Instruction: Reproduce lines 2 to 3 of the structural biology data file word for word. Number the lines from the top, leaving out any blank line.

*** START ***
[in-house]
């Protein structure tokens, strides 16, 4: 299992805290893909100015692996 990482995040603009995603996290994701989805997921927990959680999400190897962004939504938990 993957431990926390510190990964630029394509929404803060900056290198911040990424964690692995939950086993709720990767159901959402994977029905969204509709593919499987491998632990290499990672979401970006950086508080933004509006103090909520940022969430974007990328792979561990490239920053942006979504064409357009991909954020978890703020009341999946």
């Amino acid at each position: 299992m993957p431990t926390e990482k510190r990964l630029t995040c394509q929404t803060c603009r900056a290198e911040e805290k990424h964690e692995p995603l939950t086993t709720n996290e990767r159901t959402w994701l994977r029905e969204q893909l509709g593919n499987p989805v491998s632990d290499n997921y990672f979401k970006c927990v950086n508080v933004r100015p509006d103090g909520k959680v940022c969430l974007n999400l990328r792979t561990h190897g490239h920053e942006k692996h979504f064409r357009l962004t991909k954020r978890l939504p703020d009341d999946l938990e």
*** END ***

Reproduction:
């Protein structure tokens, strides 16, 4: 299992805290893909100015692996 990482995040603009995603996290994701989805997921927990959680999400190897962004939504938990 993957431990926390510190990964630029394509929404803060900056290198911040990424964690692995939950086993709720990767159901959402994977029905969204509709593919499987491998632990290499990672979401970006950086508080933004509006103090909520940022969430974007990328792979561990490239920053942006979504064409357009991909954020978890703020009341999946």
């Amino acid at each position: 299992m993957p431990t926390e990482k510190r990964l630029t995040c394509q929404t803060c603009r900056a290198e911040e805290k990424h964690e692995p995603l939950t086993t709720n996290e990767r159901t959402w994701l994977r029905e969204q893909l509709g593919n499987p989805v491998s632990d290499n997921y990672f979401k970006c927990v950086n508080v933004r100015p509006d103090g909520k959680v940022c969430l974007n999400l990328r792979t561990h190897g490239h920053e942006k692996h979504f064409r357009l962004t991909k954020r978890l939504p703020d009341d999946l938990e």